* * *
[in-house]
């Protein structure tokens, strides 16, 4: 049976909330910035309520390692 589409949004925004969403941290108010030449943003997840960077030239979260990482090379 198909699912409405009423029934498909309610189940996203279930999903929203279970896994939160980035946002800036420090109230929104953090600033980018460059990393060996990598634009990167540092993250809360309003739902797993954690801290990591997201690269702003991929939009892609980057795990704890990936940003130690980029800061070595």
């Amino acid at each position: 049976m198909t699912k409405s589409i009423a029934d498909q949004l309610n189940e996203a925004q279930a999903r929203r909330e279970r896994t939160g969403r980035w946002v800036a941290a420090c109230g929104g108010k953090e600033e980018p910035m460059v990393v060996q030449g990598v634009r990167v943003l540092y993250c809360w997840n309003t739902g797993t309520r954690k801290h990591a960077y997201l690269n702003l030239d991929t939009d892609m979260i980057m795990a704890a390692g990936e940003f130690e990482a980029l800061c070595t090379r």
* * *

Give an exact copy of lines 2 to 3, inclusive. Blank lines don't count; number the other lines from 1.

């Protein structure tokens, strides 16, 4: 049976909330910035309520390692 589409949004925004969403941290108010030449943003997840960077030239979260990482090379 198909699912409405009423029934498909309610189940996203279930999903929203279970896994939160980035946002800036420090109230929104953090600033980018460059990393060996990598634009990167540092993250809360309003739902797993954690801290990591997201690269702003991929939009892609980057795990704890990936940003130690980029800061070595």
């Amino acid at each position: 049976m198909t699912k409405s589409i009423a029934d498909q949004l309610n189940e996203a925004q279930a999903r929203r909330e279970r896994t939160g969403r980035w946002v800036a941290a420090c109230g929104g108010k953090e600033e980018p910035m460059v990393v060996q030449g990598v634009r990167v943003l540092y993250c809360w997840n309003t739902g797993t309520r954690k801290h990591a960077y997201l690269n702003l030239d991929t939009d892609m979260i980057m795990a704890a390692g990936e940003f130690e990482a980029l800061c070595t090379r």